Also consider the behavior of the pest when interpreting trap information.

Moths, Warehouse Beetles and Cigarette Beetles are good fliers and, as a result, the effective range of the pheromone can be extended from the floor to the ceiling. However, Flour Beetles and Khapra Beetles do not fly, so traps are only effective when placed close to the ground. The Red Flour Beetle is capable of flight, but rarely flies.
As insects migrate through a facility, they tend to move toward the walls. Of course, they cannot move farther, so expect higher numbers to be trapped in these areas.

Now that I have digressed, lets get back to the original topic: "What do all these bugs mean?"

The simplest and most widely used method to interpret trap catch is to look for trends in numbers of insect captured from one sampling period to the next. In this way, the user can detect changes in numbers that could indicate a developing pest population.

The traps should be placed in a grid pattern around the facility using the manufacturer's recommendations for the effective area for each trap. Comparing numbers of trapped insects from one trapping period to the next can provide the user with a great deal of important information. However, it is difficult to pinpoint the location of the infestation without additional time and effort. Once an area is found to be the focus of the infestation, the traps must be concentrated to "pinpoint" the infested area. This method requires several weeks to accurately pinpoint infestations. Also, during the search for the infestation it is essential that the remainder of the facility be monitored for other infestations.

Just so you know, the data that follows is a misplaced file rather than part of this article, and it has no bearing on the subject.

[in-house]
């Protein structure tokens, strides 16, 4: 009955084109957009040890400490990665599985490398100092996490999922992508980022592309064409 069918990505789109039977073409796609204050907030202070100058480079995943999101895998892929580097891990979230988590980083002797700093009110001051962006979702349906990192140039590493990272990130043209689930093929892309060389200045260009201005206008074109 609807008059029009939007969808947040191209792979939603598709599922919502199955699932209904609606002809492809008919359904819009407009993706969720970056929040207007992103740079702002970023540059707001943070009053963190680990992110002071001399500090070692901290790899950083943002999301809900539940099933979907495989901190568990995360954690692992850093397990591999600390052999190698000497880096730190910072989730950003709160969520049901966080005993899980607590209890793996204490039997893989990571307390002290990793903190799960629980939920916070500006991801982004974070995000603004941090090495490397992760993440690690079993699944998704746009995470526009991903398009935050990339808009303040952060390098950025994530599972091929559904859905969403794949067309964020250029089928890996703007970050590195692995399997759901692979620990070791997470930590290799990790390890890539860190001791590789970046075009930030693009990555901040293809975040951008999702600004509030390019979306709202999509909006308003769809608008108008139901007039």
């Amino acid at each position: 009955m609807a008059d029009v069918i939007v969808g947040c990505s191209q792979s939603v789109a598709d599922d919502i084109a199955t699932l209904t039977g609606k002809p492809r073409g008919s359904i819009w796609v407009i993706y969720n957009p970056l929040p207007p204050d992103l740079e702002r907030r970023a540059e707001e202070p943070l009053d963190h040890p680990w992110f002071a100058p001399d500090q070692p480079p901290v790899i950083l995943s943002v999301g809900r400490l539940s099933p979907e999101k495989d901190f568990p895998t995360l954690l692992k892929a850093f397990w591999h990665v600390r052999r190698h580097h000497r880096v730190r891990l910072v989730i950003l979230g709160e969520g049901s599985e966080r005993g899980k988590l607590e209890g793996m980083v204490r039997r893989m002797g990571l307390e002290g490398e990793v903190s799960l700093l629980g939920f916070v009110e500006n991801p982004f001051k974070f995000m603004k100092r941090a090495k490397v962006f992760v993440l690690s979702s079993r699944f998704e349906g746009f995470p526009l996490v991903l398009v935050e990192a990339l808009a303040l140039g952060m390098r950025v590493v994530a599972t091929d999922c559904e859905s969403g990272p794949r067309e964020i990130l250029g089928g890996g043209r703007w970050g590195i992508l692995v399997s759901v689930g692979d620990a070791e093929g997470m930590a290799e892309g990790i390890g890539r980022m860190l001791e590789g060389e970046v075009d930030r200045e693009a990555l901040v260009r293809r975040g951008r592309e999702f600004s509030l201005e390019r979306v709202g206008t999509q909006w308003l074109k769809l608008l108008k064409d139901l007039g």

It is critical that careful records be kept, of course, as in all monitoring methods. These records should not only include the number of insects trapped at each location, but also the location, the date each trap was put out, checked and when the lure was changed.

Dr. Christian Nansen, using a hypothetical warehouse, proposed a modification of this method (see Pest Control, 72: 36-38, 2004). In this report, he cites several factors that might impact trap catch from week to week. These factors include:
• an open window
• lights on or off that could impact insect flight
• ventilation and implementation of a sanitation program during that time period

In Nansen's report, the trap(s) with the most insects captured is called the "centroid" and is given a weighted score (percentage of the total trap catches). Each week this centroid may change and would be an indication of the change in insect populations and their direction of movement. This method reduces the importance of numbers trapped, but gives an indication of population increases in defined areas of the facility. Using a map of the warehouse, the movement of the infestation can be charted. While effective, Nansen's method can be time consuming and often it is critical that accurate answers be obtained over a shorter period.